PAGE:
A Treasury-led officials group is urging ministers and Auckland political leaders to employ aggressive "push" tactics to get people out of cars and on to buses, trains and ferries.
It says comparisons with overseas cities show that existing investment plans and public transport "pull" factors such as better reliability and seamless fares will at best only keep pace with Auckland's population growth, and will not ease congestion.
If Auckland is serious about rapid public transport growth between now and 2016, it must consider bold new tools such as road charges as well as greater use of existing measures such as parking restrictions and bus priority lanes, the group says.
That is despite stiff opposition raised by Aucklanders to several road-pricing or tolling schemes mooted by the Ministry of Transport and Transit NZ.
Transit has abandoned a scheme to toll the western ring route, but the ministry is continuing a study into charging motorists for using key Auckland roads, despite support from just 25 per cent of submissions for various models proposed last year.
The latest report from Wellington, presented to Auckland mayors and regional council leaders, has found a high degree of alignment between Government and local officials over transport strategy.
That includes recognition of a need for a substantial shift to public transport and is in contrast to a Government statement in July that Auckland and Wellington were "not well-aligned" on long-term regional transport planning.
Auckland Regional land transport committee chairman Joel Cayford said the report was encouraging but Aucklanders had been firm in telling the Government they would not tolerate road charges without better public transport alternatives.
Regional council chief executive Peter Winder said it was important not to characterise the exercise as a road-pricing debate, citing recent fuel price rises as an important "push" factor that had nothing to do with local policy decisions.
It is now up to the Government and Auckland political leaders to choose between steady or rapid growth in public transport over the first decade of a 30 to 45-year planning horizon.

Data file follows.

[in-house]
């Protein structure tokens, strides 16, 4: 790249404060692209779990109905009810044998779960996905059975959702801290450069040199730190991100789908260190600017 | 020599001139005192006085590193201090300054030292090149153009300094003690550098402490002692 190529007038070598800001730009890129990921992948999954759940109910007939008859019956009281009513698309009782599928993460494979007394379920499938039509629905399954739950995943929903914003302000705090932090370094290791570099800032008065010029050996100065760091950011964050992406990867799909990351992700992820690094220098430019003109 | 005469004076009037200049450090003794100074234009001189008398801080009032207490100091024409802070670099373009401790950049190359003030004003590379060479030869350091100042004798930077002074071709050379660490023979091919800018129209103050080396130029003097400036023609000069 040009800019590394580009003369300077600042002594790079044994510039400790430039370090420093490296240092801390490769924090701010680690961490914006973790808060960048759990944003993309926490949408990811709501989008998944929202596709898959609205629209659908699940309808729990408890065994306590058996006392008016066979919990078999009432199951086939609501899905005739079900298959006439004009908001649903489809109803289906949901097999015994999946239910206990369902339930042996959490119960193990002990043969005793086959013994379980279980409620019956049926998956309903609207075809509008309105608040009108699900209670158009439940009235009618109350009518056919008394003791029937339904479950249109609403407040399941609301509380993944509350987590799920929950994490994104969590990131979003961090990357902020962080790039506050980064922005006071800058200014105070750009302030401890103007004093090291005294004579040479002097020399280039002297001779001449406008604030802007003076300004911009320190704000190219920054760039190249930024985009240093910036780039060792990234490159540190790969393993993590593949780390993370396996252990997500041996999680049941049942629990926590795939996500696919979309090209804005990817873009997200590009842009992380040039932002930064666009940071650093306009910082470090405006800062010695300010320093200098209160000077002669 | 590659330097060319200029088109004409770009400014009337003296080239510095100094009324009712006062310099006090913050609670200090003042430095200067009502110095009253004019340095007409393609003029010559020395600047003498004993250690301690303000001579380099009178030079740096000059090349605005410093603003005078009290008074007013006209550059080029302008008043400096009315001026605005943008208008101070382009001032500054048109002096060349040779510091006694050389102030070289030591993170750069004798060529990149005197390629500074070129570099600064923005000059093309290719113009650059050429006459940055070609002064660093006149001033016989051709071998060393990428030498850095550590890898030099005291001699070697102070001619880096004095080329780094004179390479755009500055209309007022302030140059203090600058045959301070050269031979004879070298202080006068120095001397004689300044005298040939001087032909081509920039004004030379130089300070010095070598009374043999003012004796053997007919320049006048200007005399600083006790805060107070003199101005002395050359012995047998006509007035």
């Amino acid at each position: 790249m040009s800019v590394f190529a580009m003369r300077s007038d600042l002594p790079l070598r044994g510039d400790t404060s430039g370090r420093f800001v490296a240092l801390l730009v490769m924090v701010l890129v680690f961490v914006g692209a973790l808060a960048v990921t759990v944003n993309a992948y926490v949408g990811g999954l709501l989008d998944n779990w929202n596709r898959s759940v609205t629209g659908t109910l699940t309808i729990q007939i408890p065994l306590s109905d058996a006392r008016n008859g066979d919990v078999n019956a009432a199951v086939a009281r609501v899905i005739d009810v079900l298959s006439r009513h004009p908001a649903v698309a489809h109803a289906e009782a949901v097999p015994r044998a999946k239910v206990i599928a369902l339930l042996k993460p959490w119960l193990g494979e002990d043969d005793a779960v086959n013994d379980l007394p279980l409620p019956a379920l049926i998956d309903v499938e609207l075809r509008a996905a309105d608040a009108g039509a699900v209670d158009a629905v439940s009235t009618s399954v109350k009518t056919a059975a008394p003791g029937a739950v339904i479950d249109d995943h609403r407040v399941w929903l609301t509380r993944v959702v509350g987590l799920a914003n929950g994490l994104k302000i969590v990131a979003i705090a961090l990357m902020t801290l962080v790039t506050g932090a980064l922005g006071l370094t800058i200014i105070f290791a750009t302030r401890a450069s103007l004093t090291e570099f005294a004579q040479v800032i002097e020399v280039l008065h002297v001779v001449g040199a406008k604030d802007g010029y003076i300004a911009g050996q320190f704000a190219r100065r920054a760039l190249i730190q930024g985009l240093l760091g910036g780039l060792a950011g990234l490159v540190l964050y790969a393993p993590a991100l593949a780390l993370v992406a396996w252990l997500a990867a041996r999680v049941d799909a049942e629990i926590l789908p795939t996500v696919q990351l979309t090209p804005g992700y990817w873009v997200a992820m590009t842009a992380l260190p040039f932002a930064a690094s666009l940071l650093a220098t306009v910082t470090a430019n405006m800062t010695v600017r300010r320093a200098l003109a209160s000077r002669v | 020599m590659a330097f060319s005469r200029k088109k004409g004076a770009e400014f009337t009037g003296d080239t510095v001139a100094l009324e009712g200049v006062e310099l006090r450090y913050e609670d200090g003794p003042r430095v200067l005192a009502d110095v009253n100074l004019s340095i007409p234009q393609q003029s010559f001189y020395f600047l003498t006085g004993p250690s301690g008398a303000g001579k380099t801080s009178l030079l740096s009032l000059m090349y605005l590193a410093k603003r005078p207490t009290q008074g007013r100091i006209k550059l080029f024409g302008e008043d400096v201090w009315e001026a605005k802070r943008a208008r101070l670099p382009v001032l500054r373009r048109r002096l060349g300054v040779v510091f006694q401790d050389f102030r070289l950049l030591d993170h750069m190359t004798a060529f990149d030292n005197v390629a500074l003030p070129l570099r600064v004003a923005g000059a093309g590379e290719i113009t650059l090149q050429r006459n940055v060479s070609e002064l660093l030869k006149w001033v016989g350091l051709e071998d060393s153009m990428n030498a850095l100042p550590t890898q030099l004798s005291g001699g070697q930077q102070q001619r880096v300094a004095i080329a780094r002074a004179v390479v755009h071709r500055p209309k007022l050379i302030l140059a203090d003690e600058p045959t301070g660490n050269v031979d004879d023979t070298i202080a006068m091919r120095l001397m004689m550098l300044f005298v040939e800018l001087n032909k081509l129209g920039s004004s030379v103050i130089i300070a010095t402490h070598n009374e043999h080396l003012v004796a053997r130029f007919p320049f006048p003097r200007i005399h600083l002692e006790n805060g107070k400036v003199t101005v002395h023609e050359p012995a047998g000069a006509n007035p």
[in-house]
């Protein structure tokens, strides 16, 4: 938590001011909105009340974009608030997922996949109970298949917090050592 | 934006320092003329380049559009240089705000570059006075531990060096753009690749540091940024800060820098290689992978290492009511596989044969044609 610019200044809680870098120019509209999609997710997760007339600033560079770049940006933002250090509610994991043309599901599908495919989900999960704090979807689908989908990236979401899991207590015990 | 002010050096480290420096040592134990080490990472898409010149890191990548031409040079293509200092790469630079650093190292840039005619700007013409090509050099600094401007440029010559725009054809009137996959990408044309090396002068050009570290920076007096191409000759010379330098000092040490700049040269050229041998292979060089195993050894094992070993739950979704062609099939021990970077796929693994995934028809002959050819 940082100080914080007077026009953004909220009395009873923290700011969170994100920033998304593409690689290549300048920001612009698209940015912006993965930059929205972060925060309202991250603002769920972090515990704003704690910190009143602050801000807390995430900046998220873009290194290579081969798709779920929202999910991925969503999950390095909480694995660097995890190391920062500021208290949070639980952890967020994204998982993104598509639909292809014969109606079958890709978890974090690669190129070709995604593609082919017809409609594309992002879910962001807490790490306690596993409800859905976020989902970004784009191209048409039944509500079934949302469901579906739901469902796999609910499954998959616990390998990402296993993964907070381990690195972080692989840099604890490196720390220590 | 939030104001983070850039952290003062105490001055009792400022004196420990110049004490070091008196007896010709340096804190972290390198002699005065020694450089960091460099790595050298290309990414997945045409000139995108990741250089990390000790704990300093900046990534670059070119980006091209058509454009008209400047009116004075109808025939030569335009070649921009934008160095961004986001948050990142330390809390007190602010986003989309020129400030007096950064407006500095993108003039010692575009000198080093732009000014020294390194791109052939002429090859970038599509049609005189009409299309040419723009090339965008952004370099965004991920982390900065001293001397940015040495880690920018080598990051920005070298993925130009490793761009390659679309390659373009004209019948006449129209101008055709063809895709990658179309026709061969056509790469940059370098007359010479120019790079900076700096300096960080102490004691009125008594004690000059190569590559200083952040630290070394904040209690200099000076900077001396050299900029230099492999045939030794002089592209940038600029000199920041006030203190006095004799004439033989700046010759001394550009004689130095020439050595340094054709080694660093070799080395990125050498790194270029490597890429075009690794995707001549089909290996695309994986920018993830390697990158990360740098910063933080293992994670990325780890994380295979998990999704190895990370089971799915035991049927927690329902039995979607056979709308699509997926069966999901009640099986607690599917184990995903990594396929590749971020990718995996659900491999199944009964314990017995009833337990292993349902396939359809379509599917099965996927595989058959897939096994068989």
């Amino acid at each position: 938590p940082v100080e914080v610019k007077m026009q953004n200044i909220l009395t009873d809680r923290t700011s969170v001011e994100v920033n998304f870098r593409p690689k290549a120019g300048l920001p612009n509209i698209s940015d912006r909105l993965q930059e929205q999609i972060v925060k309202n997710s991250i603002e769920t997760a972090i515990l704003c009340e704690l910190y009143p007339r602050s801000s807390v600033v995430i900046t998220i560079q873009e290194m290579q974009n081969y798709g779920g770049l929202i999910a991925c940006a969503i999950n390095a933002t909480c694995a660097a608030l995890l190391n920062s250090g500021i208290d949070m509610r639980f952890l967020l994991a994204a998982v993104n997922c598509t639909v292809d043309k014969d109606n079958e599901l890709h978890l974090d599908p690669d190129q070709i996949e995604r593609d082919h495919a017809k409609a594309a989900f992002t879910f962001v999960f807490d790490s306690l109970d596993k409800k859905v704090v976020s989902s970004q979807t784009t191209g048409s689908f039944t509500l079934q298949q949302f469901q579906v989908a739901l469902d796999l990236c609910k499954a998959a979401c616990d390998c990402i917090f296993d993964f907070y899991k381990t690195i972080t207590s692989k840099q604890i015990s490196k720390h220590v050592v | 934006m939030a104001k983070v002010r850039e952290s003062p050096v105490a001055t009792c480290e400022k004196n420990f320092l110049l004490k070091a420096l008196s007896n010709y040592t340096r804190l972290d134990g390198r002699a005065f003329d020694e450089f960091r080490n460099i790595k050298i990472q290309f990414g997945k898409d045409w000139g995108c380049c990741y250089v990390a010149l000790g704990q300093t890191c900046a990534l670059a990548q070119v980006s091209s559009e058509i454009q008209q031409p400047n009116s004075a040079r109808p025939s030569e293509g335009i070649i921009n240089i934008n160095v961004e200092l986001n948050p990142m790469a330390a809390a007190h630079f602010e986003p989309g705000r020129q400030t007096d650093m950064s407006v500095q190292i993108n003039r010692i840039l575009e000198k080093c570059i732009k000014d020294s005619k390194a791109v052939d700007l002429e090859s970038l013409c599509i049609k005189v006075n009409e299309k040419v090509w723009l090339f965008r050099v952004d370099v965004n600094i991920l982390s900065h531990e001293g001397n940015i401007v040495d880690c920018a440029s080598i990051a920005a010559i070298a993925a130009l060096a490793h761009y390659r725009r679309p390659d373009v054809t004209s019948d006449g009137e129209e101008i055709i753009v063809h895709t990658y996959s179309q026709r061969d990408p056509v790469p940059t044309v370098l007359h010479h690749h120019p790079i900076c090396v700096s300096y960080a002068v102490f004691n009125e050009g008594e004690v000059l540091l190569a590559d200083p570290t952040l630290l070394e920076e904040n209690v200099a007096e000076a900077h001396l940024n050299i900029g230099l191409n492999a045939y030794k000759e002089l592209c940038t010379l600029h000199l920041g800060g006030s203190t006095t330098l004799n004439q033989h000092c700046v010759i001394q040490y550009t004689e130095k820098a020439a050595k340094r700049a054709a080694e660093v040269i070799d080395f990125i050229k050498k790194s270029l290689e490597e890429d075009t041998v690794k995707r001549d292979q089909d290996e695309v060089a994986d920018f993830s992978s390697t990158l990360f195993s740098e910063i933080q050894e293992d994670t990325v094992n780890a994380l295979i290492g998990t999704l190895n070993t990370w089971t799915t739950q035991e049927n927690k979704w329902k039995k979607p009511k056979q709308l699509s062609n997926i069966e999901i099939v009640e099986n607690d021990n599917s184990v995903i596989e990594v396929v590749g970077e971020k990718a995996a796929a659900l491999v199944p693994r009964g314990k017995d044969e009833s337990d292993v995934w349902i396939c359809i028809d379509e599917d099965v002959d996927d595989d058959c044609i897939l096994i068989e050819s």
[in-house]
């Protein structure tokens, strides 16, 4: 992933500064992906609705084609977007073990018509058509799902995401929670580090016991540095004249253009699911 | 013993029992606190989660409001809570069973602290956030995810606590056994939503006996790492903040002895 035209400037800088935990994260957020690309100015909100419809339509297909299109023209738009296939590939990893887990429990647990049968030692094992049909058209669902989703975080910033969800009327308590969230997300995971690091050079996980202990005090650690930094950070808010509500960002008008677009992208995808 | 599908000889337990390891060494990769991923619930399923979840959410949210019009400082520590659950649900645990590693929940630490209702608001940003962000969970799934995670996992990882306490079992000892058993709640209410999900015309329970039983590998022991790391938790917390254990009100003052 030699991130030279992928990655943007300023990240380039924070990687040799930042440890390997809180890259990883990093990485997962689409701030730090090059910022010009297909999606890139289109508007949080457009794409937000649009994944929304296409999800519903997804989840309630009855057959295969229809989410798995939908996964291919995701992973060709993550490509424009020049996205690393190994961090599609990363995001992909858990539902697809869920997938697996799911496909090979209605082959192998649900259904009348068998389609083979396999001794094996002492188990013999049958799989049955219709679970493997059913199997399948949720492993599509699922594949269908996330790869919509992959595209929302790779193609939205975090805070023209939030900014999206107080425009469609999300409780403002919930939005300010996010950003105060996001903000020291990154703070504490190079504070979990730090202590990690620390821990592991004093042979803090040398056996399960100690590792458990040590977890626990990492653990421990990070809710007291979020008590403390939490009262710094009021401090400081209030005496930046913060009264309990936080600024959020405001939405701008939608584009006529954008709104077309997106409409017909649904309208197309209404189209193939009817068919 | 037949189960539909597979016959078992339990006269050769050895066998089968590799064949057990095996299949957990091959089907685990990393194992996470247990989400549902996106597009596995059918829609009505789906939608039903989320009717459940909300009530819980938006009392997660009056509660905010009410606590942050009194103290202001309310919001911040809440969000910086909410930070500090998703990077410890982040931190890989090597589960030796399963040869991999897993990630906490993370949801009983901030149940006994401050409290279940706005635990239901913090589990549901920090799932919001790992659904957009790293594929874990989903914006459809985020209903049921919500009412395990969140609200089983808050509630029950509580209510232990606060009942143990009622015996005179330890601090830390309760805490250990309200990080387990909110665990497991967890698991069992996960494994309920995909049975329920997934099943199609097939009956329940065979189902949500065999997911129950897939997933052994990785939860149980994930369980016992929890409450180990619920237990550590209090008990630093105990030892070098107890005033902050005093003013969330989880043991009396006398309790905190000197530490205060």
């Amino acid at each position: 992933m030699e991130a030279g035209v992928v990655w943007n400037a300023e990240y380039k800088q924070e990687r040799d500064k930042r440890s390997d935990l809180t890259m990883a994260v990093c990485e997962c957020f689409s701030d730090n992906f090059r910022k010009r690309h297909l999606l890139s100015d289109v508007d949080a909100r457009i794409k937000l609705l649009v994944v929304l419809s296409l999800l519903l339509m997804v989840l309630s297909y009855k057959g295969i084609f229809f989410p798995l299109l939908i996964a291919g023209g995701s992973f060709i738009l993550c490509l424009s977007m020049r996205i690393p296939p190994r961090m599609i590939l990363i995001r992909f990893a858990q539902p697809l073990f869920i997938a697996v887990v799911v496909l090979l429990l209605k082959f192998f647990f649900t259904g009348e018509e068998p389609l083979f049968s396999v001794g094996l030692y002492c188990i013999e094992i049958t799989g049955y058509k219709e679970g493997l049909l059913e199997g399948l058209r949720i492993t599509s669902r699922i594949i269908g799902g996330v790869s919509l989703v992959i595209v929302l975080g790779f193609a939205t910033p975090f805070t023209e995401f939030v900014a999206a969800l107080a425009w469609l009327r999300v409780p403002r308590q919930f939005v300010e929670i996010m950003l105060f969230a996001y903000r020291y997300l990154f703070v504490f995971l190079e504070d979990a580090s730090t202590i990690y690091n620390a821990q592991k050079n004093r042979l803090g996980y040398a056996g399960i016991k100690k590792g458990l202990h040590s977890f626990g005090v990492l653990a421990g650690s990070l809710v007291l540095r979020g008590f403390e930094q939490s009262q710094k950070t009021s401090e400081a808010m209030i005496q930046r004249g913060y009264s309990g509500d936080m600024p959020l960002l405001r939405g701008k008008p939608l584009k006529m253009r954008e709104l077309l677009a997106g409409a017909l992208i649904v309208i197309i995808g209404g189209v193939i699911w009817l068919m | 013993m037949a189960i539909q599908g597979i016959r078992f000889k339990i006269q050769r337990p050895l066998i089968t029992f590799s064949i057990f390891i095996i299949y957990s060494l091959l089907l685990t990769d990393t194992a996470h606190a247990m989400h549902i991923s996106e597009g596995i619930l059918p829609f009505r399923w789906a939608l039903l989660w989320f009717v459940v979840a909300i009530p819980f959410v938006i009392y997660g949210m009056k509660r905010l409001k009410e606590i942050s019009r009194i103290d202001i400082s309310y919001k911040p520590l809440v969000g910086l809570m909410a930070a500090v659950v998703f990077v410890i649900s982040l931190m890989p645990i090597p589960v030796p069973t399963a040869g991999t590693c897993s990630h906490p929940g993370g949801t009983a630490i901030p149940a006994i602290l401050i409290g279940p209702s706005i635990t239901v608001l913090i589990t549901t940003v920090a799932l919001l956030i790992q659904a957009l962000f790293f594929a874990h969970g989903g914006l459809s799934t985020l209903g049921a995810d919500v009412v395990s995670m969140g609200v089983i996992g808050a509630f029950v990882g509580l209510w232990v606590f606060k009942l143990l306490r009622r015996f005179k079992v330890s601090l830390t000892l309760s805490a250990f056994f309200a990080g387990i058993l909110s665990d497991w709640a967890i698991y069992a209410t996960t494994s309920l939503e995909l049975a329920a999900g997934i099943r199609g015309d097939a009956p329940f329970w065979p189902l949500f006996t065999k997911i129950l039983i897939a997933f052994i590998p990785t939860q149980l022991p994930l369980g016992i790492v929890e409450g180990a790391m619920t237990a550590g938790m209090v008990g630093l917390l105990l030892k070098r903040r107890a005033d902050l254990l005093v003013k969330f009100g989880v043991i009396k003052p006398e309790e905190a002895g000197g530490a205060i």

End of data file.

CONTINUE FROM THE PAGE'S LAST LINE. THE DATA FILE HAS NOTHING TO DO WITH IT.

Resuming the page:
The "strategic alignment" steering group, on which Government officials held the majority but which also included Mr Winder and Auckland City chief executive David Rankin, has refrained from recommending between those two rates of growth.
It says both scenarios represent a substantial increase in public transport services over current levels, and would see patronage rise from 7 per cent of peak morning travel to 15 per cent by 2051.
That would entail 100 public transport trips a year by the average Aucklander, compared with 40 now.
But a steady-growth scenario would see public transport accounting for just 9 per cent of the morning travel peak by 2016, compared with a rapid-growth goal of 11 per cent envisaged by the 2005 Auckland regional transport strategy.
The officials' report, which the Auckland mayors are taking back to their councils for decisions, estimates the rapid-growth path would cost about $1 billion more than the steady option. An earlier report estimated that about $12 billion in available funds would still leave a $4.4 billion shortfall for Auckland's overall land transport needs over 10 years.
Firmer Government funding commitments to a state highway programme of about $4.3 billion and to a $600 million basic rail upgrade have since narrowed the gap to $3.3 billion, without reliance on tolls or some other form of road charges.